I've been reading related books like those by Marion Nestle, the _Walmart Effect_, as well as documentaries like _Super Size Me_ and I was expecting alot from this book. (Can you tell I'm on a bit of a consumer awareness campaign for myself?) Perhaps that was my problem: expectations. After reading _Walmart Effect_ which I felt was written quite well and with a fair look at both sides of the argument around Walmart, this book is in many ways one-sided in how it presents its material. I *will* reconsider what I eat in the future (beef, pork, and chicken), so in that sense, the authors have enlightened me, but I would have liked a more balanced presentation of the facts provided.
I enjoyed Middlesex so much that I dove into the Marriage Plot without reading any reviews (which is fine with me). I was disappointed with the plot of the Marriage Plot. A very different kind of story than Middlesex or Virgin Suicides. David Pittu narrated the story well, but the story didn't do it for me.
I'd read Middlesex before and loved the story so much I decided to buy the audio version of it. Kristoffer Tabori does a great job of providing a sense of the character's personalities through excellent use of intonation. I enjoyed listening to audio version much more than when I read the book.
I read alot of my books while I am running and this book made for great company during some of my 2 hour runs on the weekends. I was completely engrossed by the story... who knew that a story about the circus could be so entertaining?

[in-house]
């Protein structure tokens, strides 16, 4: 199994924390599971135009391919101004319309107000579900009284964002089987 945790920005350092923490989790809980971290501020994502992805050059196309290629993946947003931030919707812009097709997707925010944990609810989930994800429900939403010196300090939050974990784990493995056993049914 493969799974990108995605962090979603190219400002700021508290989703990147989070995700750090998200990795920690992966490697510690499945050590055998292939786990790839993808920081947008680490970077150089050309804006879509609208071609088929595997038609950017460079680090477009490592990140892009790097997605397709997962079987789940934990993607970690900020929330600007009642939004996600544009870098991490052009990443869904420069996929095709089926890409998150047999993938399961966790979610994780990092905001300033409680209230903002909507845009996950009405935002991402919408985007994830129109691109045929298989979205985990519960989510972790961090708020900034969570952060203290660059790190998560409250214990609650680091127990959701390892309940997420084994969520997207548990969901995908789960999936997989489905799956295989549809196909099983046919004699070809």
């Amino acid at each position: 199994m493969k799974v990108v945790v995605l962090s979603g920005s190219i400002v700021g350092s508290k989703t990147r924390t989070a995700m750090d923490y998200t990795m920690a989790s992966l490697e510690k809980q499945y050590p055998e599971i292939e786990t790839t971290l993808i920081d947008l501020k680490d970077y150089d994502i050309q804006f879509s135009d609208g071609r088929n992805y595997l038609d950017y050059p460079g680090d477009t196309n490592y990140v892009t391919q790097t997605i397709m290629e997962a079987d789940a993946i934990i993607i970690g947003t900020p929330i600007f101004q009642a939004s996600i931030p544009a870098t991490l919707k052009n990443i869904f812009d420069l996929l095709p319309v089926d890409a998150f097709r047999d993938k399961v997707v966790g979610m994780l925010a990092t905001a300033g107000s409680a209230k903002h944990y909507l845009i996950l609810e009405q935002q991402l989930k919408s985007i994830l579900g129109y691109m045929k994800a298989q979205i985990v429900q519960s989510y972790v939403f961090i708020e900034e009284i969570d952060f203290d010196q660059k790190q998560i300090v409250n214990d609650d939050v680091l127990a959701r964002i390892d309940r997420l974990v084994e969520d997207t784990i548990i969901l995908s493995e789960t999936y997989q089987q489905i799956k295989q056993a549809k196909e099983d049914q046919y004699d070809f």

The reading was not bad; it kept me entertained, but all throughout the story, I kept wondering, where is this going? Once I got to the end, I thought, is that it? I certainly didn't feel sympathetic to the characters, nor did I care how it ended.
I couldn't get going with the printed copy of this book, but once I started listening to the audio version, I was instantly hooked. The narrator's reading with the Southern accent made the story come alive and I enjoyed listening to all 15+ hours of Barbara Kingsolver's story of Africa.
I listen to alot of audiobooks while running and although this book started out well, I was not able to bring myself to finish the book. I agree with other reviewers that this is NOT a book for children! The narrator had a British accent which added value to the telling of the story, and initially, insight into the autistic mind was quite interesting. But in the end, all of these plusses were not enough to save the book.
This book went beyond some of the propaganda and "documentaries" I have found out there, which was a plus. Not wanting to repeat what the other reviewers have stated (because I agree that the presentation is very balanced in its nature), I will simply say that I found the content close to perfect: little repetition in message, and compelling enough for me to listen to the entire audiobook. The author has given me enough information that I will continue to resist any temptation to shop at Walmart.
The book is well read by the narrator and the content is thoroughly engaging. I have enjoyed listening to this book during my morning runs. Unlike some books that want to beat you over the head with a few simple points, Gladwell offers a myriad of interesting stories that help drive the point of his book.
If nothing more, Gladwell makes a few convincing arguments in this book that offer food for thought that we can all benefit from, both at a personal level and a professional level.
The fact that the author is reading his own book was definitely a bonus. Despite not having access to the map of Everest, I was sucked into this book and enjoyed every minute of it.
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